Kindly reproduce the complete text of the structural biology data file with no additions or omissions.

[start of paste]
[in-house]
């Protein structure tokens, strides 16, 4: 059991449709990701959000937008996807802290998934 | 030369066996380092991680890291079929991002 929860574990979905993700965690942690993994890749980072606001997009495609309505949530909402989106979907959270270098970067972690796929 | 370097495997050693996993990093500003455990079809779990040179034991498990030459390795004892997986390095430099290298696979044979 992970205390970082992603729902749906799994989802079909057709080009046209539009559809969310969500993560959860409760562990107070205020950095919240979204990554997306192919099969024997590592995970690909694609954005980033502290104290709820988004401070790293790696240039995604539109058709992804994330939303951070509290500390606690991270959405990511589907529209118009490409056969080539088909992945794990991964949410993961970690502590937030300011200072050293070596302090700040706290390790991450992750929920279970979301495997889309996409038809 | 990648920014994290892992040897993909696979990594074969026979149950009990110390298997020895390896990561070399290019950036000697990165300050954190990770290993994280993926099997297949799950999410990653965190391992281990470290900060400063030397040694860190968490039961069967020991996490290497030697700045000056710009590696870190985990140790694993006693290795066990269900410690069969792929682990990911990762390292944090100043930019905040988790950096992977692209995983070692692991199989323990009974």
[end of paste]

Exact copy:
[in-house]
């Protein structure tokens, strides 16, 4: 059991449709990701959000937008996807802290998934 | 030369066996380092991680890291079929991002 929860574990979905993700965690942690993994890749980072606001997009495609309505949530909402989106979907959270270098970067972690796929 | 370097495997050693996993990093500003455990079809779990040179034991498990030459390795004892997986390095430099290298696979044979 992970205390970082992603729902749906799994989802079909057709080009046209539009559809969310969500993560959860409760562990107070205020950095919240979204990554997306192919099969024997590592995970690909694609954005980033502290104290709820988004401070790293790696240039995604539109058709992804994330939303951070509290500390606690991270959405990511589907529209118009490409056969080539088909992945794990991964949410993961970690502590937030300011200072050293070596302090700040706290390790991450992750929920279970979301495997889309996409038809 | 990648920014994290892992040897993909696979990594074969026979149950009990110390298997020895390896990561070399290019950036000697990165300050954190990770290993994280993926099997297949799950999410990653965190391992281990470290900060400063030397040694860190968490039961069967020991996490290497030697700045000056710009590696870190985990140790694993006693290795066990269900410690069969792929682990990911990762390292944090100043930019905040988790950096992977692209995983070692692991199989323990009974």